Friday, 5 April 2013

Tick lists

There’s no mistaking a birdwatching enthusiast. Zechariah, wearing a dark green uniform complete with an ancient-looking rifle over his shoulder, was waiting at the safari office in Mole National Park when I arrived at 5.45am. ‘I was up at four, looking for fishing owls’ he explained. ‘Didn’t see them, just heard them.’ This was a man who took twitching seriously.

Mole National Park
Seriously enough to knock on the door of the two guests who had failed to show up. He came back, shaking his head disbelievingly: ‘They didn’t come, because of the storm’. The downpour just an hour earlier had been torrential; it seemed a viable excuse to me. But I opted to hold my tongue.

It was soon my turn anyway. ‘You’re too young to be a birdwatcher’, he said, looking me up and down. ‘Do you have a camera and notebook?’ I told him that I wasn’t too serious about birdwatching, and just enjoyed seeing tropical birds. The look he gave me in response left me wondering if I would make it past the crocodiles in the water hole.

But credit where it’s due: Zechariah Wareh knows his birds. As we made our way down the steep escarpment in front of the Mole Motel, he picked out various weavers and seed-crackers and the colourful red-cheeked cordon-bleu. He knew them not just by sight, but also by call; while I tried to find one species through my binoculars, he was already calling out the next one. Mole has over 300 species of bird, and he seemed keen to show me all of them.
A red-billed stork

As we walked through the scrubby savannah forest, he mentioned how lucky I was to have him for this walk. He had been booked on a course, but as the other birding guide had called in sick, he had stayed to take me out. ‘I am in the Bradt guide’, he said, not boastfully but rightfully proud of his reputation.

He also told me about two avid twitchers who had spent nearly a week in the National Park looking for the rare painted snipe. ‘They are wasting their time; it has gone for the year’, he said emphatically. ‘I have told them.’ I was surprised that anyone would doubt his word on avian matters.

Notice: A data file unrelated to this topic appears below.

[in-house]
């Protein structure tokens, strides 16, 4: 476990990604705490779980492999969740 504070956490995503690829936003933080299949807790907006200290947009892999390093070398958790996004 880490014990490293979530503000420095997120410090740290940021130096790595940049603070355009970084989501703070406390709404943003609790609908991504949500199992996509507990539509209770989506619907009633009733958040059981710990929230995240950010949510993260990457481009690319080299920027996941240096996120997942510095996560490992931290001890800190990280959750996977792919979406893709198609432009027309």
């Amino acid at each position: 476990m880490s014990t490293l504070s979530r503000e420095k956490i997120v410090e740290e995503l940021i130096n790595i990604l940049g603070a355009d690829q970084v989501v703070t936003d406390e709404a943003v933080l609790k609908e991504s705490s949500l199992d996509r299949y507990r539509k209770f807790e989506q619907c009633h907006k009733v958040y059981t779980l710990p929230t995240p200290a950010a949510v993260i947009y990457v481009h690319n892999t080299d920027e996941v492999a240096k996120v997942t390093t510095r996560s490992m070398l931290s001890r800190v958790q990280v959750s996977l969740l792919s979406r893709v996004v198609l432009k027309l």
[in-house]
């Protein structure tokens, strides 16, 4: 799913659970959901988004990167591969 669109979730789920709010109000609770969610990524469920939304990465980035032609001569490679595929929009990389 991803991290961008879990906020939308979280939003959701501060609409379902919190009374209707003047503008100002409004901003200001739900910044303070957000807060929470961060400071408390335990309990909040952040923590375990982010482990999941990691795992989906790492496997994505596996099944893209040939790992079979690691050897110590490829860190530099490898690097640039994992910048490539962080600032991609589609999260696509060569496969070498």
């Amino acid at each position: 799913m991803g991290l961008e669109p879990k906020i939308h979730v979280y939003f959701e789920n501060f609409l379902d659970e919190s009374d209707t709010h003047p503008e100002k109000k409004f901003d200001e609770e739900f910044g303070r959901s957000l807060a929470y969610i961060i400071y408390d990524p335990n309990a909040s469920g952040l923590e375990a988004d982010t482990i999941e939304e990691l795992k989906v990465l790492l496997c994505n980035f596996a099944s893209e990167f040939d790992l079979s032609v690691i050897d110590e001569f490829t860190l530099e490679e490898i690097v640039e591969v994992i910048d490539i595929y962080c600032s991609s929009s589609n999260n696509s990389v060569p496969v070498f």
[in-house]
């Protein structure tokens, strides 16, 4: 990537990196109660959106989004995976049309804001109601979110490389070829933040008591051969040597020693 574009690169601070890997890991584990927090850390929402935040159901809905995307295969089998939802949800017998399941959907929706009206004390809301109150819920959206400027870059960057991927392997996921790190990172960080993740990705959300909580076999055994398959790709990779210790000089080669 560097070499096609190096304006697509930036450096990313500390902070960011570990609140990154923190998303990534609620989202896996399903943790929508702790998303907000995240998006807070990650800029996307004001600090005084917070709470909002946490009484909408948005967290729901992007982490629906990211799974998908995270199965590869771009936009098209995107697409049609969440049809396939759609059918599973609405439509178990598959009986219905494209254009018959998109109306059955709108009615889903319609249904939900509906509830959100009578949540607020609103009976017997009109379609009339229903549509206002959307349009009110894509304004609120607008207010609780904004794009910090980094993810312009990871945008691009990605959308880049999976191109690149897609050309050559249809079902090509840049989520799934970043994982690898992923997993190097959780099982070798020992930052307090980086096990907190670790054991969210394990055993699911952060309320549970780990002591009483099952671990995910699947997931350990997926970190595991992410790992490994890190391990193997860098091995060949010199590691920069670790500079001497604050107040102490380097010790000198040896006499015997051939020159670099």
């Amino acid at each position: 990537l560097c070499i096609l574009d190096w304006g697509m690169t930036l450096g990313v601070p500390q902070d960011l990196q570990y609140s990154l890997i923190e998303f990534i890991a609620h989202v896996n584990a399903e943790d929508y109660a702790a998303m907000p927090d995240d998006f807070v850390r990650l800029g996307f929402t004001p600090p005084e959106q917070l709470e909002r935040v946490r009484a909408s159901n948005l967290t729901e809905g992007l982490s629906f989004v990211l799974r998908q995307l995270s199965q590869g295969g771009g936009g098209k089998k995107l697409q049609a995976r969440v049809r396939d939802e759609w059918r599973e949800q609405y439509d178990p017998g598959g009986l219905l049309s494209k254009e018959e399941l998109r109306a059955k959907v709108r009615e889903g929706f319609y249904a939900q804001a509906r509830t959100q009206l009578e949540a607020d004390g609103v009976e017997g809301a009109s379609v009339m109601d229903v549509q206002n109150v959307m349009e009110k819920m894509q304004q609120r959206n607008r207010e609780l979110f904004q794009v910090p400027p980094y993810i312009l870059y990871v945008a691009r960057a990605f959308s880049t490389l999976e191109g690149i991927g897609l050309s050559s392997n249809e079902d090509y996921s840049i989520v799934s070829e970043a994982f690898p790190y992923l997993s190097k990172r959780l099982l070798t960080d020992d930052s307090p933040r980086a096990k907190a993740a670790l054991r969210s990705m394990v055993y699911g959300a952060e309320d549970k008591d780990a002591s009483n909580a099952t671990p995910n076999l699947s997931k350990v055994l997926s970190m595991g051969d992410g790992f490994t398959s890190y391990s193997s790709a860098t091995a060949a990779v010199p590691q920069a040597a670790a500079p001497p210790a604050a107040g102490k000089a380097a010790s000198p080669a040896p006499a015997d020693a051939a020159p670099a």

Keen to redeem myself a little, I mentioned the red-billed stork I had seen the previous day. He smiled and nodded; I was starting to make amends for my lack of years or tick-list.

For two hours, we wandered about, viewing gonoleks, starlings and vultures, among others. I lost count of the species we had seen, and was grateful I hadn’t had tried to keep a record. As we returned to the motel, we passed the crocodiles at the water hole. Zechariah stopped, admiring the creatures as they basked in the morning sun. It was warming that, after 25 years as a guide, he was still awed by a sight he must have seen nearly every day.

By this time I was hungry and, well, a little ‘birded out’. As I trotted quickly up the steps towards breakfast, Zechariah called me back. ‘Look, fruit pigeons – three different species’ he said, pointing to the colourful birds, which put their dour UK cousins to shame. I looked up, muttered something appreciative and then headed off for breakfast. Zechariah headed off to the office, and I was fairly sure he would be out there at 4.00am next day looking for his owls.

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